There has been an increase in the number of marriages that are conducted each month in New York. While most of us are only concerned about the ceremony, the couple will have to concern themselves with getting a marriage license if they want to make their marriage legal. The government of New York and that of the country, in general, have simplified the marriage license application process. This is so to encourage prospective couples to bind their union legally.
Applicants seeking to get their hands on this license will have to visit the City clerk’s office. Since the process has been simplified, there has been an influx of people, meaning that you may have to wait for a long period of time before you are finally attended to. To prevent this from happening, it is advised that you book an appointment with the clerk. You could call or send a message through to the clerk to confirm when he or she will likely be less busy. While we have rightly mentioned that the process is easy, it is important that you bear in mind that you’d need to meet the state predetermined requirements if you must have your license approved. In this piece, we’ll make a list of steps you have to take if you are to successfully obtain this license before your wedding ceremony.
NYC Marriage License How-To Guide
Step 1; set your wedding ceremony date and venue;
This is the most important step anyone applying for a marriage license must do. This is because you’ll need to pen down the date of your wedding as well as the venue if you are to have your application approved. In addition to this, marriage licenses expire, some expire within 60 to 90 days after it has been approved. If you plan on having your wedding in advance, your application should be sent less than two months to the wedding date.
While most people may prefer to wait until the dying minute before they apply for this license, it is best that you do not as most states require applicants to wait for at least 3 days after the application is approved before their wedding ceremony. In New York, you are only required to wait 24 hours before your wedding ceremony.
In essence, it is important that you have a date and venue in mind. For your application to be approved, you have to obtain your license from the state you plan on having the wedding ceremony.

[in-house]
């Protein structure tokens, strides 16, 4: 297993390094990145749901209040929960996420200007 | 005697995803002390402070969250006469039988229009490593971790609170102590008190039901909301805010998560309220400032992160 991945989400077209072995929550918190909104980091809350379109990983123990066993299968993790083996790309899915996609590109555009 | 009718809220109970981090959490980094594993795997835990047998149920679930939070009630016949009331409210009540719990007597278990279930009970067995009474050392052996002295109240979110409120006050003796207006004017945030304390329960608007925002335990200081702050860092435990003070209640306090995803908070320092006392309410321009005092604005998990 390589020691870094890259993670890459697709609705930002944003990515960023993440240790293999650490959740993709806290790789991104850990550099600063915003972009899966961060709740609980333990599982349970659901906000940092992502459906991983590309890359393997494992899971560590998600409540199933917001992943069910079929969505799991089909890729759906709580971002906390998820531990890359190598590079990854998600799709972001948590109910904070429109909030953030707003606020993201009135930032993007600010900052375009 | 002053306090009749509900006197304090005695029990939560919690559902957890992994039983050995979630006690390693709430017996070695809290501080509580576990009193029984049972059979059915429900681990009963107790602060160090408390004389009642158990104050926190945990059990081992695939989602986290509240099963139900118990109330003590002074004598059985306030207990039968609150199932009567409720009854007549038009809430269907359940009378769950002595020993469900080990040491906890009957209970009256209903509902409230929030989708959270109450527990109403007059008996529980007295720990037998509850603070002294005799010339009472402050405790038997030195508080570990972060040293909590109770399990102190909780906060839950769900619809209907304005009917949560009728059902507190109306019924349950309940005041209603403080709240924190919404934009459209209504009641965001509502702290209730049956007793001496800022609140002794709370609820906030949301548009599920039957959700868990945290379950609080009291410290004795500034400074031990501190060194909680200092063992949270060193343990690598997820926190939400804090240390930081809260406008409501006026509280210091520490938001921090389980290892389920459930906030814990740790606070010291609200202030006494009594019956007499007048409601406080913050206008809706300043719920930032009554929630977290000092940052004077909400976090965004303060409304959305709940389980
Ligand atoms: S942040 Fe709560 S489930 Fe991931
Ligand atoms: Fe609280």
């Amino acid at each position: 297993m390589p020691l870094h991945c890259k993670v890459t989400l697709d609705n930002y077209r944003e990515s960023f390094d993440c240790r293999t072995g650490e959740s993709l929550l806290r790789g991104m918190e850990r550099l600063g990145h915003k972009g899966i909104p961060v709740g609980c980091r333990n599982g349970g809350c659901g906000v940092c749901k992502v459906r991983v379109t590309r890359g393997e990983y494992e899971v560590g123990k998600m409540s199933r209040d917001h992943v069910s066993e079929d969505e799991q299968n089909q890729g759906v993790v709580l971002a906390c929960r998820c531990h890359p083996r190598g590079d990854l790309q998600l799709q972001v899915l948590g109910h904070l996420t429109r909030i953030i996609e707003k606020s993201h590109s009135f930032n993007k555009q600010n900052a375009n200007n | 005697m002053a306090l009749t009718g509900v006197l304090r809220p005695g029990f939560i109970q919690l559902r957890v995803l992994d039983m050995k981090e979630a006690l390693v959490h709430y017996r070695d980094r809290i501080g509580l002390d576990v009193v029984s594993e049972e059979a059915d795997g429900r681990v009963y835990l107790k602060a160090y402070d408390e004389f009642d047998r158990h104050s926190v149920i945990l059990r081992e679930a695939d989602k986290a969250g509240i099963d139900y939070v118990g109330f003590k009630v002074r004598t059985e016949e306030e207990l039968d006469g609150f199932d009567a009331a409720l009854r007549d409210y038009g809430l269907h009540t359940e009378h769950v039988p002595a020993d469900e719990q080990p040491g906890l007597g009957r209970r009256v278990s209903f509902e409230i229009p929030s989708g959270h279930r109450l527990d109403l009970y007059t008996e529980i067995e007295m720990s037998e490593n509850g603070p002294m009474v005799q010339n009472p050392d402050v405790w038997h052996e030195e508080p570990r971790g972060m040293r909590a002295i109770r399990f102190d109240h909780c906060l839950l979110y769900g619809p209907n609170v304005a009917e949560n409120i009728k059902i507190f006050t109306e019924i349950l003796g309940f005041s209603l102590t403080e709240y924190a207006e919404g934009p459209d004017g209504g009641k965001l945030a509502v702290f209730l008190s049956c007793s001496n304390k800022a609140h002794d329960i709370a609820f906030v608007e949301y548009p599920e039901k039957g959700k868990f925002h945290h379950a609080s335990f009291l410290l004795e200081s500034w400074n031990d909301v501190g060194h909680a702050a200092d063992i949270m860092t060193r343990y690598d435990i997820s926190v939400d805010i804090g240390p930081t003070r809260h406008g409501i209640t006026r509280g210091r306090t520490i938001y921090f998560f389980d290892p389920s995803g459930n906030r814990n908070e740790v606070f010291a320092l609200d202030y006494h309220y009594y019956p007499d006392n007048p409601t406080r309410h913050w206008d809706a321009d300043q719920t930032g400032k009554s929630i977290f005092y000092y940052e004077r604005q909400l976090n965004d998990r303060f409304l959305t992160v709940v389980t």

Step 2; go the city clerk’s office
This is currently the easiest place for you to visit for your marriage license. While making this visit, it is advised that you bear in mind that you could spend hours there because of the number of people also getting this license. To ensure that you do not wait for a long period of time, you could decide to book an appointment with the clerk. To get this license, you’d have to be present with your fiance. However, exceptions could be made sometimes depending on the circumstances.
While visiting the clerk, there are a couple of pointers you should take to heart.
You’d need to present proof of identity. You need to bear in mind that what is applicable in New York will definitely not apply in some other state. Generally, you and your fiance will need proof of identity, a driver’s license, a passport. On rare occasions, you may be required to provide your birth certificate. If you or your prospective mate have been divorced prior to this time, then you must present the valid divorce papers.
Step 3; get signatures
The requirements for signing a marriage license varies from state to state. However, in New York, you are required to get signatures from the following people;
- The prospective couple; when it comes to signing the application, the couple must be present and it must be done before the ceremony.
- Officiant; you’d be required to get signatures from the officiating minister. This could be a retired or active judge or a religious leader.
- Witnesses; for your application to be approved, it would have to be signed by two witnesses who must have known you and your other half for at least six months.
Unlike some of the other states, New York has a 60 days validity period. For more information, be sure to visit www.usmarriagelaws.com